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Facebook to Launch Pilot Programme to Let Groups and Brands Collaborate

The feature is already available on Facebook. Last November, the company announced that people raised over $1 billion for non-profit organisations through charitable giving on Facebook

Facebook App on a smartphone device. (VOA)

In what appears to be an attempt to help group administrators to earn more money from its platform, Facebook is planning to launch a pilot programme that lets groups and brands collaborate.

To support group admin, Facebook in June 2018 launched a subscription groups pilot to make it easier for admins to create an additional subscribers-only group that sits alongside their existing group.

The new programme announced on Thursday during the Facebook Communities Summit at the company’s headquarters in Menlo Park would expand subscription groups to more partners and allow relevant Pages to join their communities.

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A Facebook panel is seen during the Cannes Lions International Festival of Creativity, in Cannes, France. VOA

Facebook will also be adding new post formatting tools and ways to manage their group like how to inform members when they violate a rule, filtering by date range in their admin activity log, and searching through membership requests by name, Ime Archibong, Facebook’s Vice President of Product Partnerships said in a statement.

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The social media giant also announced that its photo-sharing app Instagram will bring later this year the ability for people to support non-profits that are important to them through a donation sticker in Instagram Stories.

The feature is already available on Facebook. Last November, the company announced that people raised over $1 billion for non-profit organisations through charitable giving on Facebook. (IANS)

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AI Couldn’t Catch NZ Attack Video Streaming: Facebook

Facebook said it was exploring how AI could help it react faster to this kind of content on a live streamed video

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This photograph taken on May 16, 2018, shows a figurine standing in front of the logo of social network Facebook on a cracked screen of a smartphone in Paris. VOA

Facing flak for failure to block the live broadcast of the New Zealand terrorist attack last week, Facebook on Thursday said that its Artificial Intelligence (AI) tools were not “perfect” to detect the horrific video.

Vowing to improve its technology, the social networking giant, however, ruled out adding a time delay to Facebook Live, similar to the broadcast delay sometimes used by TV stations.

“There are millions of Live broadcasts daily, which means a delay would not help address the problem due to the sheer number of videos,” Guy Rosen, Facebook’s Vice President of Integrity, said in a statement.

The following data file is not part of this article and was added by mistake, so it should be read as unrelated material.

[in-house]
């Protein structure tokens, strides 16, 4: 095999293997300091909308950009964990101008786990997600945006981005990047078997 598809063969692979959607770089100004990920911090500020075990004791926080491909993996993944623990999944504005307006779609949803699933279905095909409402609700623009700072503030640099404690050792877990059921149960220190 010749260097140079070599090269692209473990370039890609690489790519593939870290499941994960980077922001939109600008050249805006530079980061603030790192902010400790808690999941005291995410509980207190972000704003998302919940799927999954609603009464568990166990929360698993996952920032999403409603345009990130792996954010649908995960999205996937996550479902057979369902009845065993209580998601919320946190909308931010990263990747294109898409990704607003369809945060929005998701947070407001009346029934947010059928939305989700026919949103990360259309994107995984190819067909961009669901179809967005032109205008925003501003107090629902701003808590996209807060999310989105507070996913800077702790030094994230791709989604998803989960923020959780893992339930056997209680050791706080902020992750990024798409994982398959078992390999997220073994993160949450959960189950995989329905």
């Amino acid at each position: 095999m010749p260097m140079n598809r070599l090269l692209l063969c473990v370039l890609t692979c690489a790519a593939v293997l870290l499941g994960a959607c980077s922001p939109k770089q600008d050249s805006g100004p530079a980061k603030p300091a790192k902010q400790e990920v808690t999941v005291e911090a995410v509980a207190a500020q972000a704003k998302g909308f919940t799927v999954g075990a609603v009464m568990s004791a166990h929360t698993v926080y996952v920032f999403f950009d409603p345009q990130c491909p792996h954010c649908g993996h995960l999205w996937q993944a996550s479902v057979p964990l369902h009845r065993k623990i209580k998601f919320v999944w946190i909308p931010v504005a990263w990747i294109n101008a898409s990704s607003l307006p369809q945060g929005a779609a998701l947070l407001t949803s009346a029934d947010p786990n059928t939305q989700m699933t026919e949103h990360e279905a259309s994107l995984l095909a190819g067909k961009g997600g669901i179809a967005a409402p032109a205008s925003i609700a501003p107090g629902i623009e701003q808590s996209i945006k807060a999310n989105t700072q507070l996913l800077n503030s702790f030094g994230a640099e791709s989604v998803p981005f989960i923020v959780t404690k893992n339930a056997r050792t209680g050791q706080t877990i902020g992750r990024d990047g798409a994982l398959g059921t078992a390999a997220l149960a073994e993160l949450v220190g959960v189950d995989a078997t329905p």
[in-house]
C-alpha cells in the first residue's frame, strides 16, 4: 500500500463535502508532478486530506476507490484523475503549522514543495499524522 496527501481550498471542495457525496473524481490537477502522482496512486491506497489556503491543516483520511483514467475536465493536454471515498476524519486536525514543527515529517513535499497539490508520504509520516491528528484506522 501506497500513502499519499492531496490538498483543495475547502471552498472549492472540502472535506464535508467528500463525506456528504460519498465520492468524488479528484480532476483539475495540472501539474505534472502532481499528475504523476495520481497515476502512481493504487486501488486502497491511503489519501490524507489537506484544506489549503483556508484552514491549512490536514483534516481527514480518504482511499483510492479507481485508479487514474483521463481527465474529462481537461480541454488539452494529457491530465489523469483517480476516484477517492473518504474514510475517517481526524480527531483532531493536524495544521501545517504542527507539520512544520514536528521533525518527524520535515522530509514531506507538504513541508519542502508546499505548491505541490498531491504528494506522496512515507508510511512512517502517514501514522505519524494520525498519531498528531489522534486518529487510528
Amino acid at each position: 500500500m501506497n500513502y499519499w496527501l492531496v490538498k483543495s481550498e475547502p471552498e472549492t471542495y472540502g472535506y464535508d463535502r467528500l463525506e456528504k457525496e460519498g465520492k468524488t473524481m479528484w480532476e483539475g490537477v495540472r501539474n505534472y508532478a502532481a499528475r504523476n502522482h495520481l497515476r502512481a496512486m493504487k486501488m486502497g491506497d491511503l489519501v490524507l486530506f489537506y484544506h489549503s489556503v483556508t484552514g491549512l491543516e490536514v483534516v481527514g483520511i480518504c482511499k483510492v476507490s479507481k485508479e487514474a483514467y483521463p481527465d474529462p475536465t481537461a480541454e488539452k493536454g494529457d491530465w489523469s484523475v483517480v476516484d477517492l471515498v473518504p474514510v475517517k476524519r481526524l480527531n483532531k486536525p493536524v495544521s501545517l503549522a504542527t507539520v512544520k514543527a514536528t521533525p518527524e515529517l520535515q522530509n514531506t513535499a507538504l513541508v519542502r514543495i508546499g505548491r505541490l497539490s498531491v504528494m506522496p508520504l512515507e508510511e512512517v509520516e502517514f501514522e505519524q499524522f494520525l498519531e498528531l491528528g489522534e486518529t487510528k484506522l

“More importantly, given the importance of user reports, adding a delay would only further slow down videos getting reported, reviewed and first responders being alerted to provide help on the ground,” Rosen added.

Strapped with a GoPro camera to his head, the gunman broadcast graphic footage of the New Zealand shooting via Facebook Live for 17 minutes, which was later shared in millions on other social media platforms, including Twitter and YouTube.

Fifty people were killed and dozens injured in the shootings at Al Noor Mosque and the Linwood Avenue Masjid in Christchurch on March 15 after 28-year-old Australian Brenton Tarrant opened indiscriminate firings.

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This photo shows a Facebook app icon on a smartphone in New York. VOA

The circulation of the video on social media platforms attracted widespread criticism from different quarters.

In a letter to CEOs of Facebook, Twitter, YouTube and Microsoft, House Homeland Security Committee Chairman Bennie Thompson asked the technology companies to brief the US Congress on March 27 regarding their response to dissemination of the video on their platforms.

Thompson also warned the technology companies that unless they do better in removing violent content, the Congress could consider policies to bar such content on social media.

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Facebook on Thursday said it was exploring how AI could help it react faster to this kind of content on a live streamed video.

“AI has made massive progress over the years and in many areas, which has enabled us to proactively detect the vast majority of the content we remove. But it’s not perfect.

“However, this particular video did not trigger our automatic detection systems,” Rosen said, referring to the New Zealand attack video. (IANS)